My grandparents owned a little vacation home in Victor, Colorado from before I was born until they retired in a different part of the mountains when I was eight. We called it a vacation home, but it was really just a small, turn of the century house built during the gold rush. Victor, with its sister city Cripple Creek, peaked at a population of 20,000 between them around 1900. By the time my grandparents bought the house in the 60s, the combined population had dropped to less than 750. I don’t know what my grandparents paid for it, but they sold it in the mid-70’s for $6,000. I just saw a very similar home for sale online listed for $139,000. Grandma would be upset she didn’t hold on for a better deal.
My memories of the place are unrealistically idyllic…I can see that now through my adult perspective. But as a child, our visits there were an adventure. It was small, two bedrooms and one bath, a living room, and a kitchen/dining area. My guess is about 800 square feet. I remember the furnishings looking old then, and not “antique old”, just worn. There was a small box of toys with missing parts on the porch and a black-and-white TV with a large cabinet and tiny screen which got a couple of channels, but otherwise entertainment was up to us.
I don’t remember hanging out in the dark house much: with the stunning Rocky Mountain scenery one step outside the house, why would you? I do remember heading five miles to bigger Cripple Creek to ride the train, browse the tourist shops (the candy store was my favorite), or see the “famous” melodrama. I remember long drives and sweeping vistas between small, neighboring mountain towns, each a to-be-discovered jewel of history and Victorian architecture. I also remember my anticipation of riding the deep, underground elevator in the nearby Molly Kathleen Mine. What I didn’t predict was how boring a mine would be to a 6-year old who lacked the adult perspective of its historical significance and the imagination to appreciate what would drive men to choose that harsh lifestyle.
Beyond the few snippet memories of evening meals and cold bedtimes in the house itself, my most vivid memory actually happened just outside of it, playing in the front yard with my kid sister in the shadow of the glorious Rockies. The neighbor lady, ancient Mrs. McCreedy, kept a couple of horses just across the narrow street – we sure enjoyed watching them. One cold summer morning, as a bonus to the horses, a kitten wandered through our yard into hers. I was allergic to cats, which only made them irresistible contraband. Besides, kittens are put on Earth precisely for four- and five-year old girls. We had just begun to play with the little ball of fur when crotchety Mrs. McCreedy popped out of her house to yell at us to get off of her yard. It didn’t take twice! She looked just like the witch in our Hansel and Gretel book, who lured children into her candy house. We weren’t going to make that mistake. I suddenly lost all interest in playing outside, despite Mom’s surprised queries when we suddenly popped back inside. It’s funny what you remember, isn’t it?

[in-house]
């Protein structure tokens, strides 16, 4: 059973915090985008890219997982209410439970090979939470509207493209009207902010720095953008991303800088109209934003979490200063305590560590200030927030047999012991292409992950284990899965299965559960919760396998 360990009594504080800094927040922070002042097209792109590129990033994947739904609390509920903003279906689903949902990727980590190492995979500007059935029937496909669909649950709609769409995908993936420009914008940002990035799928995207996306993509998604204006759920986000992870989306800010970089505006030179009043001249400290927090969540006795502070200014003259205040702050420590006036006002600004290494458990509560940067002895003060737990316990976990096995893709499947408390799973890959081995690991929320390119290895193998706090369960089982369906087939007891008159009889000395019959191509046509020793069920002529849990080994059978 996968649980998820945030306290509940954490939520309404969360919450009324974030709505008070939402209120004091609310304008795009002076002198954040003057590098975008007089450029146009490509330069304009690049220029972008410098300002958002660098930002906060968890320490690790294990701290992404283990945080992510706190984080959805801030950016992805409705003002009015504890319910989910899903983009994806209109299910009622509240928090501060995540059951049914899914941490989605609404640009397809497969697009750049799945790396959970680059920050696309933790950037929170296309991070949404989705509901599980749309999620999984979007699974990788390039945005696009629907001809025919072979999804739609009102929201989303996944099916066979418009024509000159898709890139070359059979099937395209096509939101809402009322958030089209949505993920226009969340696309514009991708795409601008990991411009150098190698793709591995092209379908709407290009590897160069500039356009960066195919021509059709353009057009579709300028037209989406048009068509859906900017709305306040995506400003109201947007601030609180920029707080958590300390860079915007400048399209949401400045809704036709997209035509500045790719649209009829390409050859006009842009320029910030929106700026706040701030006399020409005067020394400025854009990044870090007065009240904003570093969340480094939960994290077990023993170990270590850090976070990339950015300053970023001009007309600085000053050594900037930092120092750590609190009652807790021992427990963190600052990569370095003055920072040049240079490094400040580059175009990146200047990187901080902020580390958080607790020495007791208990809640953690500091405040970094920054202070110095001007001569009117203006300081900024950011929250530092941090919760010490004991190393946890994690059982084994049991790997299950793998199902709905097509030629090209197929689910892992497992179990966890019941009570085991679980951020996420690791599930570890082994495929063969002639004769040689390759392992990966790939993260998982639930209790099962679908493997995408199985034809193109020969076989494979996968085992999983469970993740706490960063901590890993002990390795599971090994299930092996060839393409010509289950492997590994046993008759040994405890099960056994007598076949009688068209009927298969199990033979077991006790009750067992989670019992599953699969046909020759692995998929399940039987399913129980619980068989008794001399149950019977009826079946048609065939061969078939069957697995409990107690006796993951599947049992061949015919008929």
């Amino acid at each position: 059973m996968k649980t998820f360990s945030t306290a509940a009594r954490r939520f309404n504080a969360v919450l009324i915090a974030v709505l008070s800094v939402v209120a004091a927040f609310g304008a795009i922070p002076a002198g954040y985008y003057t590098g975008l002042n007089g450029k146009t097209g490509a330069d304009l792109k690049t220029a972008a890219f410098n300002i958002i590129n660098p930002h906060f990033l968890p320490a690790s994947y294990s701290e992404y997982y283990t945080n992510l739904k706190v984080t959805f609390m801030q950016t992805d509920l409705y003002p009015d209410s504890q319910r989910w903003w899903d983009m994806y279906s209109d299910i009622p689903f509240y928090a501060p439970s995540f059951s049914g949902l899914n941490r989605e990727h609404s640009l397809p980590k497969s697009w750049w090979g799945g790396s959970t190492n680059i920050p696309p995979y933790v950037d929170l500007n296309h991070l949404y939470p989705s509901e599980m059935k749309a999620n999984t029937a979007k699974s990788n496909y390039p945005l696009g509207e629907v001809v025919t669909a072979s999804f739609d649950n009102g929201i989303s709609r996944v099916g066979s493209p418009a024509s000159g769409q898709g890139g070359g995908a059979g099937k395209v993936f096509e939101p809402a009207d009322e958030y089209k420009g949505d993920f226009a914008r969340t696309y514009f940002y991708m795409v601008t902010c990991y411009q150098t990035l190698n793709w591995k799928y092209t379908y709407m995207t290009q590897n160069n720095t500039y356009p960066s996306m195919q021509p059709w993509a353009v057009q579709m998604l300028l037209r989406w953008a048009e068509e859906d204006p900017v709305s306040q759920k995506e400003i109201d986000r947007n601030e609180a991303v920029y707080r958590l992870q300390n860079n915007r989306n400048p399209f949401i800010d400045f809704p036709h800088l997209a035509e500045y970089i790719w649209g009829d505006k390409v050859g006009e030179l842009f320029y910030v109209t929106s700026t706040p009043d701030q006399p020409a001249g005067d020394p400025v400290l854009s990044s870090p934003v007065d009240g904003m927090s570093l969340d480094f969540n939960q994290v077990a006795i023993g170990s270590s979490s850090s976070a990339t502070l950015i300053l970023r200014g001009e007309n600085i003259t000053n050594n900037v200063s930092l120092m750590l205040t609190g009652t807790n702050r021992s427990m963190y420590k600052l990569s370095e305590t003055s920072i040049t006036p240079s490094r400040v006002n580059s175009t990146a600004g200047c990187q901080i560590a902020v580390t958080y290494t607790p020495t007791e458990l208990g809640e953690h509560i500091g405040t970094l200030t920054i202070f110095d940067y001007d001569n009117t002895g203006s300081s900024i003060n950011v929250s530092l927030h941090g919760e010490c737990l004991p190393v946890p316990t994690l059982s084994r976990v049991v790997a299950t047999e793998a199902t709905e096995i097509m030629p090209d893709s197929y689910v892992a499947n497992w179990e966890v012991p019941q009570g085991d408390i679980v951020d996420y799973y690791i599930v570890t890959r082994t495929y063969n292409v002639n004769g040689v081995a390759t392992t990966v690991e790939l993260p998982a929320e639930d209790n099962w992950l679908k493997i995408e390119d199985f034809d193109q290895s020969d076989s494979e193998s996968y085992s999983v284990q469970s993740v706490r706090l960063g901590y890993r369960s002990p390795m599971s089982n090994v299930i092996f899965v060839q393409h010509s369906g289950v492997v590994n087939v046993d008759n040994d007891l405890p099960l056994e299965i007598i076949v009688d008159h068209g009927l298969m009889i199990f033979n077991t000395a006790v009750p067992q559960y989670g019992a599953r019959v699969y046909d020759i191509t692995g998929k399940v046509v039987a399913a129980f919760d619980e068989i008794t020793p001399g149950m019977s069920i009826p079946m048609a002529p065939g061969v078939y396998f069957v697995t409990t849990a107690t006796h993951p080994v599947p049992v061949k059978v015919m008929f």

It sounds like the area has changed a lot in the 40 years since I was last there. Cripple Creek approved gambling years ago, bringing in much needed jobs, and casinos now line the historic Main Street. Grandma didn’t approve. Listening to her describe how the changes ruined the once-picturesque area, I had never wanted to go back until recently. I don’t know what changed my mind, but it’s now on my bucket list. I just learned that despite multiple return trips to Colorado over the years, my parents never went back either. Grandma and Grandpa are gone now, and my parents (and me, too) are getting older. I guess I just want to revisit that thin chapter of my childhood one last time. I’m going to try to convince my parents to go with me–a long weekend trip down memory lane, with the people who originally walked it with me. I’ve always heard you can never go back…I think I’m going to try just this once.
“Living is like tearing through a museum. Not until later do you start absorbing what you saw, thinking about it, looking it up in a book – and remembering, because you can’t take it in all at once.” –Audrey Hepburn